When the Mercury gets it wrong, it’s a whopper

Posted June 29, 2015

Headline in the Saturday Mercury: “Firing City Hall Builder will cost $8.1 million”.

The impression the paper headline leaves is that the entire cost of the Urbacon firing was $8.1 million.

Actually, near the end of the story another $6,635,000 paid to Urbacon by the city to settle the lawsuit making the current grand total $14,736,321 and still counting.

The downside of all this is that the public will never know thr true cost of the Urbacon firing because of sloppy and careless bookkeeping over the past nine years. The degree of political interference during this period grossly attempted to cover up to convince the people it was not a serious error in judgment.

First, the administration blamed former Chief Administrative Officer (CAO), Hans Loewig for unilaterally firing Urbacon. Then, just before the trial, he disappeared, never testified and has never been heard from since.

His succesor, Ann Pappert, said that under the city’s CAO bylaw, Loewig had the power to act on his own and terminate the Urbacon contract. Mayor Karen Farbridge and her majority of council supporters never admitted responsibility for the firing.

How it all started

Stepping back a bit, Urbacon Buildings Group was hired in 2006 to build a new city hall on the site of the former memorial arena and convert the old city hall into a provincial offences courthouse. The contract was for $42 million. In 2008, the city ordered Urbacon, the general contractor, off the job chiefly because it failed to meet completion deadlines.

Urbacon sued the city for $19 million for wrongful dismissal. The city countersued for $5 million. The city sued Aviva Insurance Company of Canada to pay the bond that covered non-completion of the work. That was settled recently with the city paying $100,000 to Aviva. A five-week trial in 2013 conducted by Justice Donald MacKenzie found the city guilty of wrongfully dismissing Urbacon in March 2014.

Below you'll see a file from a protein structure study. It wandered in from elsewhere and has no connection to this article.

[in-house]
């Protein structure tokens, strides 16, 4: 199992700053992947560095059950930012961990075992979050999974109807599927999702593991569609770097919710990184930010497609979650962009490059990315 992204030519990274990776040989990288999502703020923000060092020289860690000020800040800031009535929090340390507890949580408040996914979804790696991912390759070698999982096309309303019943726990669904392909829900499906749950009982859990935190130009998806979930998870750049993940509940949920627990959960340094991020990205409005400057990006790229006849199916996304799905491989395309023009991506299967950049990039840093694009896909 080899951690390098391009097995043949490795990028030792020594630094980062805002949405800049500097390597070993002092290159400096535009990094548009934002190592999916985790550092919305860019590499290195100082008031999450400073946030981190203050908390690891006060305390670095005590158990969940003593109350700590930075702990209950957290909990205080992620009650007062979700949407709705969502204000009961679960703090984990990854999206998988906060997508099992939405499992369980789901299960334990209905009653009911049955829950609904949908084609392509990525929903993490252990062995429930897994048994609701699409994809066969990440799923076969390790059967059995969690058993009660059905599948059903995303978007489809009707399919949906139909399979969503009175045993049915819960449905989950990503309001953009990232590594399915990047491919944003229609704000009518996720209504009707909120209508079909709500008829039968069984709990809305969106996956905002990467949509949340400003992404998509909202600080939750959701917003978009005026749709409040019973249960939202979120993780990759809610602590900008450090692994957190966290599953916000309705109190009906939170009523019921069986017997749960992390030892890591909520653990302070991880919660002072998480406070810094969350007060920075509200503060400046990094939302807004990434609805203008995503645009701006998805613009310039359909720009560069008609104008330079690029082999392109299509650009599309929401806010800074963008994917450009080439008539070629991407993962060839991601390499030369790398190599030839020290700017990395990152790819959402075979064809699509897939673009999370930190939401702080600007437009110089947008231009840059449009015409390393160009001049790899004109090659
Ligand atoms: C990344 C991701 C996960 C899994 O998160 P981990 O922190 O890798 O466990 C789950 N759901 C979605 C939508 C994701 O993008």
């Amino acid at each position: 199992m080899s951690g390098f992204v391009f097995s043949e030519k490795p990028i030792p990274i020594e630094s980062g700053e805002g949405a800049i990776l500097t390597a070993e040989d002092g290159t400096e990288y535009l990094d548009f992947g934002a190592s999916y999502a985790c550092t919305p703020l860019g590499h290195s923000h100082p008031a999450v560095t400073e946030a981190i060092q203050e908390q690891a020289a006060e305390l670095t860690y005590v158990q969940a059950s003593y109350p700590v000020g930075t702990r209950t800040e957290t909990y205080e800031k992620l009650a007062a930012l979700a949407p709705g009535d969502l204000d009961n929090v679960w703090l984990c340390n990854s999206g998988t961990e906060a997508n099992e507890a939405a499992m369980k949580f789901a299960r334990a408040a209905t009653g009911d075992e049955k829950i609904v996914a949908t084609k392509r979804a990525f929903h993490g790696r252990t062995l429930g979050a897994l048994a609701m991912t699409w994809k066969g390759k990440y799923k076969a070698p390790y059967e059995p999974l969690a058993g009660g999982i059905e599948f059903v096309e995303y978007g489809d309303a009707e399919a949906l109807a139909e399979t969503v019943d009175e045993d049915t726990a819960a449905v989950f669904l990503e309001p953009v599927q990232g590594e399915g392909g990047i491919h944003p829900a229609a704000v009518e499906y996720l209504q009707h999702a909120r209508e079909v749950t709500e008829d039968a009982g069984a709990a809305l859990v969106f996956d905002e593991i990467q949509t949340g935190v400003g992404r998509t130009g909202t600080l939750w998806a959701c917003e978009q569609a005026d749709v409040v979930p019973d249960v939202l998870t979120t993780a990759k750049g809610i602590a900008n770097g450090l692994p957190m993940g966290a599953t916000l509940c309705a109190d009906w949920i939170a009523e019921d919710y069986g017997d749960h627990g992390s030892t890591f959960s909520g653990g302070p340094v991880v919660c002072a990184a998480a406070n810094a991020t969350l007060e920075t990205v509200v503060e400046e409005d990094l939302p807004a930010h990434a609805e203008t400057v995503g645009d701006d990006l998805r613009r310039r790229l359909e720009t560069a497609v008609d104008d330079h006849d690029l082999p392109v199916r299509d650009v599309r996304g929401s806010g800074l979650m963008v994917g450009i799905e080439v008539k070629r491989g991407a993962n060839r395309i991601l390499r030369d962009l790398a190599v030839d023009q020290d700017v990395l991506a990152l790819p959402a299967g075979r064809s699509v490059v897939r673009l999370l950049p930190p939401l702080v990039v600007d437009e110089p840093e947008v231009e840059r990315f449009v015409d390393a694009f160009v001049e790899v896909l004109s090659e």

At the time, then Chief Financial Officer, Al Horsman, joined the apologetic discourse saying the settlement can be accommodated within the city’s current financial means. His definition of “settlement” was not defined. Remember, 2014 was an election year and the affair was in high gear as the Farbridge administration scrambled to cover up the Urbacon details and fallout.

It turned out to be a colossal misrepresentation of the facts done deliberately to protect the election campaign of the Mayor and her council supporters. It was classic manipulation of the true picture of the cost of this multi-million dollar mistake.

The full cost of this bumbling exercise having all the earmarks of a very public bad dream, is that the citizens still don’t know the full cost of the Urbacon debacle 14 months after Justice MacKenzie delivered his verdict. It should be noted that Justice MacKenzie, in his judgment, ordered that all settlements and costs were to be completed by October 2014.

Legal costs smack-down

In a recent city press release, CAO, Ann Pappert, mentioned the city’s legal costs of the trial are $2,300,484, including the legal fees apparently paid to Derek Schmuck, the hired gun from Hamilton, who represented the city in its two trials.

Two you say? Yes, there was another related lawsuit over the city’s abortive attempt to have the damages portion of the Urbacon trial postponed until after the civic election. That was denied.

What is still missing from the Urbacon accounting?

We have yet to be told the costs of hiring two construction companies to complete the city hall and renovate the old city hall into a provincial offenses court. Both these projects were part of the original $42 million Urbacon contract.

How does the city account for also coughing up some $4 million to pay off the city hall subcontractors who placed liens on the new building after Urbacon was thrown off the job.